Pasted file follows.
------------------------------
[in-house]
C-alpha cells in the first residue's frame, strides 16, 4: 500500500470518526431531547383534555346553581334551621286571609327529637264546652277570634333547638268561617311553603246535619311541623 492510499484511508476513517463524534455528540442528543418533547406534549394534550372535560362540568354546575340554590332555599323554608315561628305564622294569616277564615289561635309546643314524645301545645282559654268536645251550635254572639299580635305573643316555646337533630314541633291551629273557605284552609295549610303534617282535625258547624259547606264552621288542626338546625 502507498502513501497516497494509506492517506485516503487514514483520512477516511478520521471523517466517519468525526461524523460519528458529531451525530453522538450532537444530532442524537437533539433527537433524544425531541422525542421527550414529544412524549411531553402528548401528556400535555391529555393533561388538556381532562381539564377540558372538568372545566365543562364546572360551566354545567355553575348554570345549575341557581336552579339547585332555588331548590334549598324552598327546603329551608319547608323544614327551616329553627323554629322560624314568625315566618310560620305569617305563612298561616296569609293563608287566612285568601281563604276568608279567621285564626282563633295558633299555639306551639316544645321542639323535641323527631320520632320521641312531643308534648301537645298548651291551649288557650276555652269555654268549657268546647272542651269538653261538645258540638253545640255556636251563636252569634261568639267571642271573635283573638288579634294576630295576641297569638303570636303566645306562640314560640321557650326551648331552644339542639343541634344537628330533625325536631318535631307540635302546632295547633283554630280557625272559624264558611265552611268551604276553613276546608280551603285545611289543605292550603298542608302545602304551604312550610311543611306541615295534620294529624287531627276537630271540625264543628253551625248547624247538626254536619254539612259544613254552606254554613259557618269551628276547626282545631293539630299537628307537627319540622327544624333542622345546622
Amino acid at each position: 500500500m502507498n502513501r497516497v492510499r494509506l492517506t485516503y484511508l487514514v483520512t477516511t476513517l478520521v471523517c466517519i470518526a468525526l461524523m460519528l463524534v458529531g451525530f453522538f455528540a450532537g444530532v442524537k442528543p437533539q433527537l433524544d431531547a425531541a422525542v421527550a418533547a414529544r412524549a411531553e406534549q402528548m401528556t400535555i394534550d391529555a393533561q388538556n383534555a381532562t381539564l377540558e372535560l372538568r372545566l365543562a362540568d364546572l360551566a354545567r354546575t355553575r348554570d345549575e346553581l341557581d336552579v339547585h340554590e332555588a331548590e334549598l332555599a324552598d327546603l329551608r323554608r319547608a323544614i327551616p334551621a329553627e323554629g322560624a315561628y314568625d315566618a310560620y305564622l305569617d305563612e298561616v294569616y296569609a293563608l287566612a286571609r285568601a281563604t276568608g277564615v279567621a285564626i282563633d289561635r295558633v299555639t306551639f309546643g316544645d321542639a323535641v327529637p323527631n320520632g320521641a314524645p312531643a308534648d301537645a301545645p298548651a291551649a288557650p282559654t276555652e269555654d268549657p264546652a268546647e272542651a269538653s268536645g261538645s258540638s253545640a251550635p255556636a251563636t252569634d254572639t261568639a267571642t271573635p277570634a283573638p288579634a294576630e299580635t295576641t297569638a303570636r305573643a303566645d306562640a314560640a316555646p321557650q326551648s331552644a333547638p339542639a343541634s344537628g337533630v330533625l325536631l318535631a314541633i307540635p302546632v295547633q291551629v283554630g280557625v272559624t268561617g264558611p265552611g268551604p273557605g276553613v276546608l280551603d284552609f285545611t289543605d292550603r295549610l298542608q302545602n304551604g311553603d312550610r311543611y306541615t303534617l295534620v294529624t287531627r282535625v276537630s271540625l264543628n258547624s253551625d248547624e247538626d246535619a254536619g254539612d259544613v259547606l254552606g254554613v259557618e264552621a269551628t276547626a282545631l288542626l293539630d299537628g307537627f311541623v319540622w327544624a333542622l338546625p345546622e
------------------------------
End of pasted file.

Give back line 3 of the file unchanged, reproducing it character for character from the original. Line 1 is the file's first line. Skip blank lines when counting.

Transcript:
Amino acid at each position: 500500500m502507498n502513501r497516497v492510499r494509506l492517506t485516503y484511508l487514514v483520512t477516511t476513517l478520521v471523517c466517519i470518526a468525526l461524523m460519528l463524534v458529531g451525530f453522538f455528540a450532537g444530532v442524537k442528543p437533539q433527537l433524544d431531547a425531541a422525542v421527550a418533547a414529544r412524549a411531553e406534549q402528548m401528556t400535555i394534550d391529555a393533561q388538556n383534555a381532562t381539564l377540558e372535560l372538568r372545566l365543562a362540568d364546572l360551566a354545567r354546575t355553575r348554570d345549575e346553581l341557581d336552579v339547585h340554590e332555588a331548590e334549598l332555599a324552598d327546603l329551608r323554608r319547608a323544614i327551616p334551621a329553627e323554629g322560624a315561628y314568625d315566618a310560620y305564622l305569617d305563612e298561616v294569616y296569609a293563608l287566612a286571609r285568601a281563604t276568608g277564615v279567621a285564626i282563633d289561635r295558633v299555639t306551639f309546643g316544645d321542639a323535641v327529637p323527631n320520632g320521641a314524645p312531643a308534648d301537645a301545645p298548651a291551649a288557650p282559654t276555652e269555654d268549657p264546652a268546647e272542651a269538653s268536645g261538645s258540638s253545640a251550635p255556636a251563636t252569634d254572639t261568639a267571642t271573635p277570634a283573638p288579634a294576630e299580635t295576641t297569638a303570636r305573643a303566645d306562640a314560640a316555646p321557650q326551648s331552644a333547638p339542639a343541634s344537628g337533630v330533625l325536631l318535631a314541633i307540635p302546632v295547633q291551629v283554630g280557625v272559624t268561617g264558611p265552611g268551604p273557605g276553613v276546608l280551603d284552609f285545611t289543605d292550603r295549610l298542608q302545602n304551604g311553603d312550610r311543611y306541615t303534617l295534620v294529624t287531627r282535625v276537630s271540625l264543628n258547624s253551625d248547624e247538626d246535619a254536619g254539612d259544613v259547606l254552606g254554613v259557618e264552621a269551628t276547626a282545631l288542626l293539630d299537628g307537627f311541623v319540622w327544624a333542622l338546625p345546622e